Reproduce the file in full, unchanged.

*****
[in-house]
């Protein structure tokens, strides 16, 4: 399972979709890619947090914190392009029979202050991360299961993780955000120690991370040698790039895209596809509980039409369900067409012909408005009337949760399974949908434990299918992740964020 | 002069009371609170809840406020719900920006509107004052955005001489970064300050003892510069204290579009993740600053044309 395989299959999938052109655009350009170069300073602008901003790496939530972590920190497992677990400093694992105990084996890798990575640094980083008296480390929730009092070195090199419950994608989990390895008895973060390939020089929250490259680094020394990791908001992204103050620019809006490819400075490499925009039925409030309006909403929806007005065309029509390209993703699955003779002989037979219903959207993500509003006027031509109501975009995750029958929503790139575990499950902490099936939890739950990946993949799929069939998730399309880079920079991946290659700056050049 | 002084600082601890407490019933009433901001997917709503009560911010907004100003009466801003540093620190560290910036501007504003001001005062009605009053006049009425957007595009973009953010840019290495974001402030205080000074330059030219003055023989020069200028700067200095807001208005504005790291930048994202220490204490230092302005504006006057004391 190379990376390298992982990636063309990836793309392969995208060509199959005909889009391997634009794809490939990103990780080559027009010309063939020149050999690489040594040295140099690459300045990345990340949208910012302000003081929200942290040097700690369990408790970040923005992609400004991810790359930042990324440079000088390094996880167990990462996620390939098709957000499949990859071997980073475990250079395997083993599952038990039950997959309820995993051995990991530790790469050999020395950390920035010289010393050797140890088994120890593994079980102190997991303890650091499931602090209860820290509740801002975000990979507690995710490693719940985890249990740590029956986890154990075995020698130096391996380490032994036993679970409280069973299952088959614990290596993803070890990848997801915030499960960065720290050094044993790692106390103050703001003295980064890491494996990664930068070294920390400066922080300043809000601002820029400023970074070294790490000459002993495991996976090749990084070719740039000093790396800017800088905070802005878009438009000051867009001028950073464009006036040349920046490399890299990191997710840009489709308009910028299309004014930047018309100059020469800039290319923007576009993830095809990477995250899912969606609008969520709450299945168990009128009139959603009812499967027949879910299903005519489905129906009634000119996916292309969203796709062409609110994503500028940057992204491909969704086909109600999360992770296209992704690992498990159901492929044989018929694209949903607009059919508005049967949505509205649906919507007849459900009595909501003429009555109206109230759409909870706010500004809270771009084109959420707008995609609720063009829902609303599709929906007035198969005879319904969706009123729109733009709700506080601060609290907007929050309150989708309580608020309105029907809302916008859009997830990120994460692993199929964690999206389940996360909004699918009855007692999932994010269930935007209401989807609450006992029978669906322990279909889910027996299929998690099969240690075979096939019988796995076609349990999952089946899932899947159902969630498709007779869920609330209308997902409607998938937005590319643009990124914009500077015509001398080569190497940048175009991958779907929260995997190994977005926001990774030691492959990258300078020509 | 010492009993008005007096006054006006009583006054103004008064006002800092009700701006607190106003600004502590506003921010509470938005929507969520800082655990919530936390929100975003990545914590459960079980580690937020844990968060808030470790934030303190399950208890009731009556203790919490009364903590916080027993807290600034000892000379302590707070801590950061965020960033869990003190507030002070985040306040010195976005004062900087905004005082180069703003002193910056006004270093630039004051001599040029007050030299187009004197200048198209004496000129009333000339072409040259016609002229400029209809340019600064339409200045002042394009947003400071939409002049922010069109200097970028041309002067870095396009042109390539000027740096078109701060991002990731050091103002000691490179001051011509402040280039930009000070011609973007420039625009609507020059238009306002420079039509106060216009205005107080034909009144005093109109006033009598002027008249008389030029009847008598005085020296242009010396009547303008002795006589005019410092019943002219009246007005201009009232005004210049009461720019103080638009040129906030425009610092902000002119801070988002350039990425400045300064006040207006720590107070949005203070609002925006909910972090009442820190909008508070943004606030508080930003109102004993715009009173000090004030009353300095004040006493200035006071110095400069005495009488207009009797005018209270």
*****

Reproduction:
[in-house]
């Protein structure tokens, strides 16, 4: 399972979709890619947090914190392009029979202050991360299961993780955000120690991370040698790039895209596809509980039409369900067409012909408005009337949760399974949908434990299918992740964020 | 002069009371609170809840406020719900920006509107004052955005001489970064300050003892510069204290579009993740600053044309 395989299959999938052109655009350009170069300073602008901003790496939530972590920190497992677990400093694992105990084996890798990575640094980083008296480390929730009092070195090199419950994608989990390895008895973060390939020089929250490259680094020394990791908001992204103050620019809006490819400075490499925009039925409030309006909403929806007005065309029509390209993703699955003779002989037979219903959207993500509003006027031509109501975009995750029958929503790139575990499950902490099936939890739950990946993949799929069939998730399309880079920079991946290659700056050049 | 002084600082601890407490019933009433901001997917709503009560911010907004100003009466801003540093620190560290910036501007504003001001005062009605009053006049009425957007595009973009953010840019290495974001402030205080000074330059030219003055023989020069200028700067200095807001208005504005790291930048994202220490204490230092302005504006006057004391 190379990376390298992982990636063309990836793309392969995208060509199959005909889009391997634009794809490939990103990780080559027009010309063939020149050999690489040594040295140099690459300045990345990340949208910012302000003081929200942290040097700690369990408790970040923005992609400004991810790359930042990324440079000088390094996880167990990462996620390939098709957000499949990859071997980073475990250079395997083993599952038990039950997959309820995993051995990991530790790469050999020395950390920035010289010393050797140890088994120890593994079980102190997991303890650091499931602090209860820290509740801002975000990979507690995710490693719940985890249990740590029956986890154990075995020698130096391996380490032994036993679970409280069973299952088959614990290596993803070890990848997801915030499960960065720290050094044993790692106390103050703001003295980064890491494996990664930068070294920390400066922080300043809000601002820029400023970074070294790490000459002993495991996976090749990084070719740039000093790396800017800088905070802005878009438009000051867009001028950073464009006036040349920046490399890299990191997710840009489709308009910028299309004014930047018309100059020469800039290319923007576009993830095809990477995250899912969606609008969520709450299945168990009128009139959603009812499967027949879910299903005519489905129906009634000119996916292309969203796709062409609110994503500028940057992204491909969704086909109600999360992770296209992704690992498990159901492929044989018929694209949903607009059919508005049967949505509205649906919507007849459900009595909501003429009555109206109230759409909870706010500004809270771009084109959420707008995609609720063009829902609303599709929906007035198969005879319904969706009123729109733009709700506080601060609290907007929050309150989708309580608020309105029907809302916008859009997830990120994460692993199929964690999206389940996360909004699918009855007692999932994010269930935007209401989807609450006992029978669906322990279909889910027996299929998690099969240690075979096939019988796995076609349990999952089946899932899947159902969630498709007779869920609330209308997902409607998938937005590319643009990124914009500077015509001398080569190497940048175009991958779907929260995997190994977005926001990774030691492959990258300078020509 | 010492009993008005007096006054006006009583006054103004008064006002800092009700701006607190106003600004502590506003921010509470938005929507969520800082655990919530936390929100975003990545914590459960079980580690937020844990968060808030470790934030303190399950208890009731009556203790919490009364903590916080027993807290600034000892000379302590707070801590950061965020960033869990003190507030002070985040306040010195976005004062900087905004005082180069703003002193910056006004270093630039004051001599040029007050030299187009004197200048198209004496000129009333000339072409040259016609002229400029209809340019600064339409200045002042394009947003400071939409002049922010069109200097970028041309002067870095396009042109390539000027740096078109701060991002990731050091103002000691490179001051011509402040280039930009000070011609973007420039625009609507020059238009306002420079039509106060216009205005107080034909009144005093109109006033009598002027008249008389030029009847008598005085020296242009010396009547303008002795006589005019410092019943002219009246007005201009009232005004210049009461720019103080638009040129906030425009610092902000002119801070988002350039990425400045300064006040207006720590107070949005203070609002925006909910972090009442820190909008508070943004606030508080930003109102004993715009009173000090004030009353300095004040006493200035006071110095400069005495009488207009009797005018209270």